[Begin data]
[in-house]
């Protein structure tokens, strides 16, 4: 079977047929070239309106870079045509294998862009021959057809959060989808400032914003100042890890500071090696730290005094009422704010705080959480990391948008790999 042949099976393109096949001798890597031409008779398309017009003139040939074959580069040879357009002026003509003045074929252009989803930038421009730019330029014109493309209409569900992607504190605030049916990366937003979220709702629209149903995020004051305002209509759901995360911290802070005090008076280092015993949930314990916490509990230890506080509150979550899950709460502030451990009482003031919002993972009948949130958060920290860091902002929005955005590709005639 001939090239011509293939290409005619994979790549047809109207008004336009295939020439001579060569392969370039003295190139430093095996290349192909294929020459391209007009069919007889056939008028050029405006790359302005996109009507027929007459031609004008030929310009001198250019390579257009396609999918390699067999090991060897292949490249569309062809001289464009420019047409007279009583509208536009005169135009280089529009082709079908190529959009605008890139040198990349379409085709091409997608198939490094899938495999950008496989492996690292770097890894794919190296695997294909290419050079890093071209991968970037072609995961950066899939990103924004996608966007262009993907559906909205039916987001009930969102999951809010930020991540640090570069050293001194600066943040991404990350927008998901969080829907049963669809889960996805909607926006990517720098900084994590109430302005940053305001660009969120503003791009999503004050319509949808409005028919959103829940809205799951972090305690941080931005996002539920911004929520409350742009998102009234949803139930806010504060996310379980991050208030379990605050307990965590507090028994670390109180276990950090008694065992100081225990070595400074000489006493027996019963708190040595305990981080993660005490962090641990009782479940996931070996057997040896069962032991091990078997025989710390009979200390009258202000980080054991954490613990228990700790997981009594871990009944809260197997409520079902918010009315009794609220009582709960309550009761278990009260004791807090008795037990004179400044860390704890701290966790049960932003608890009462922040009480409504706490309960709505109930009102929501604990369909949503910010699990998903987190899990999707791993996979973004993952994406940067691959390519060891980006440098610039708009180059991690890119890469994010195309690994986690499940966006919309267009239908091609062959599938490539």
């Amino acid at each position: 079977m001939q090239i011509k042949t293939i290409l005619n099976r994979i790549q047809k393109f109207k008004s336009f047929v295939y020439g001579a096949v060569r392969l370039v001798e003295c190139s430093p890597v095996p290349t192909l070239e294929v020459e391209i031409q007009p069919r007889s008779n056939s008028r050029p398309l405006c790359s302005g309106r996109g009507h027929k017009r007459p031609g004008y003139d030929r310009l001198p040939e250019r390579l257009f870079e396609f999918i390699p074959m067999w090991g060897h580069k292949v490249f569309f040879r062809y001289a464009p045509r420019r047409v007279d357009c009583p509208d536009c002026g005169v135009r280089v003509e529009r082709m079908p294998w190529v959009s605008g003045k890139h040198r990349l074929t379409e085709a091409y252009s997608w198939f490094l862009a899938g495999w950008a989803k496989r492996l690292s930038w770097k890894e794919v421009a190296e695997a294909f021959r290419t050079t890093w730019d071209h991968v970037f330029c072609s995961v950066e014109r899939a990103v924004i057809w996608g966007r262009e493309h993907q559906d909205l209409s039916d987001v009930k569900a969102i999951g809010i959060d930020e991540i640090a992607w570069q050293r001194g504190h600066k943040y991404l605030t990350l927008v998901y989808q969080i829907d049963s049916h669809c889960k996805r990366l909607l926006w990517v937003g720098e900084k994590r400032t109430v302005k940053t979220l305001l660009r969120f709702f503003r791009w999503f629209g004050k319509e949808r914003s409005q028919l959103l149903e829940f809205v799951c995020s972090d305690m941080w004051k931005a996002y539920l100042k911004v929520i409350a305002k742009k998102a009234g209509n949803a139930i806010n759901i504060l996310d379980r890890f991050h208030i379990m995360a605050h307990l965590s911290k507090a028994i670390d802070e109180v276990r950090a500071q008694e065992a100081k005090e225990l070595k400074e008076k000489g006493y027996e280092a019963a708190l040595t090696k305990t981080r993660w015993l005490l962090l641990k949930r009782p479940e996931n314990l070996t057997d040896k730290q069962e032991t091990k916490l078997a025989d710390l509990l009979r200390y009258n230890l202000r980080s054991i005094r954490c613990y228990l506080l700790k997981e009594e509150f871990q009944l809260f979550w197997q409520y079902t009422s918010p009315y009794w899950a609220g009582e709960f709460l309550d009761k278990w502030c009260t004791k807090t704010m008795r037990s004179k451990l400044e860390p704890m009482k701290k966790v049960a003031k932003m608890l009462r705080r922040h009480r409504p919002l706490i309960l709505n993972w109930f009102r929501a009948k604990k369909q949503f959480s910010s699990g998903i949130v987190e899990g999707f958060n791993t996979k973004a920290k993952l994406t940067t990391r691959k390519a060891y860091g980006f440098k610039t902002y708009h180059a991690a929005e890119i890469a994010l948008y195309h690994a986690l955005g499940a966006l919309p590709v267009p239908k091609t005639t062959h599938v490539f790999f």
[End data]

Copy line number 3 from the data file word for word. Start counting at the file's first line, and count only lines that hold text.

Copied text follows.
């Amino acid at each position: 079977m001939q090239i011509k042949t293939i290409l005619n099976r994979i790549q047809k393109f109207k008004s336009f047929v295939y020439g001579a096949v060569r392969l370039v001798e003295c190139s430093p890597v095996p290349t192909l070239e294929v020459e391209i031409q007009p069919r007889s008779n056939s008028r050029p398309l405006c790359s302005g309106r996109g009507h027929k017009r007459p031609g004008y003139d030929r310009l001198p040939e250019r390579l257009f870079e396609f999918i390699p074959m067999w090991g060897h580069k292949v490249f569309f040879r062809y001289a464009p045509r420019r047409v007279d357009c009583p509208d536009c002026g005169v135009r280089v003509e529009r082709m079908p294998w190529v959009s605008g003045k890139h040198r990349l074929t379409e085709a091409y252009s997608w198939f490094l862009a899938g495999w950008a989803k496989r492996l690292s930038w770097k890894e794919v421009a190296e695997a294909f021959r290419t050079t890093w730019d071209h991968v970037f330029c072609s995961v950066e014109r899939a990103v924004i057809w996608g966007r262009e493309h993907q559906d909205l209409s039916d987001v009930k569900a969102i999951g809010i959060d930020e991540i640090a992607w570069q050293r001194g504190h600066k943040y991404l605030t990350l927008v998901y989808q969080i829907d049963s049916h669809c889960k996805r990366l909607l926006w990517v937003g720098e900084k994590r400032t109430v302005k940053t979220l305001l660009r969120f709702f503003r791009w999503f629209g004050k319509e949808r914003s409005q028919l959103l149903e829940f809205v799951c995020s972090d305690m941080w004051k931005a996002y539920l100042k911004v929520i409350a305002k742009k998102a009234g209509n949803a139930i806010n759901i504060l996310d379980r890890f991050h208030i379990m995360a605050h307990l965590s911290k507090a028994i670390d802070e109180v276990r950090a500071q008694e065992a100081k005090e225990l070595k400074e008076k000489g006493y027996e280092a019963a708190l040595t090696k305990t981080r993660w015993l005490l962090l641990k949930r009782p479940e996931n314990l070996t057997d040896k730290q069962e032991t091990k916490l078997a025989d710390l509990l009979r200390y009258n230890l202000r980080s054991i005094r954490c613990y228990l506080l700790k997981e009594e509150f871990q009944l809260f979550w197997q409520y079902t009422s918010p009315y009794w899950a609220g009582e709960f709460l309550d009761k278990w502030c009260t004791k807090t704010m008795r037990s004179k451990l400044e860390p704890m009482k701290k966790v049960a003031k932003m608890l009462r705080r922040h009480r409504p919002l706490i309960l709505n993972w109930f009102r929501a009948k604990k369909q949503f959480s910010s699990g998903i949130v987190e899990g999707f958060n791993t996979k973004a920290k993952l994406t940067t990391r691959k390519a060891y860091g980006f440098k610039t902002y708009h180059a991690a929005e890119i890469a994010l948008y195309h690994a986690l955005g499940a966006l919309p590709v267009p239908k091609t005639t062959h599938v490539f790999f």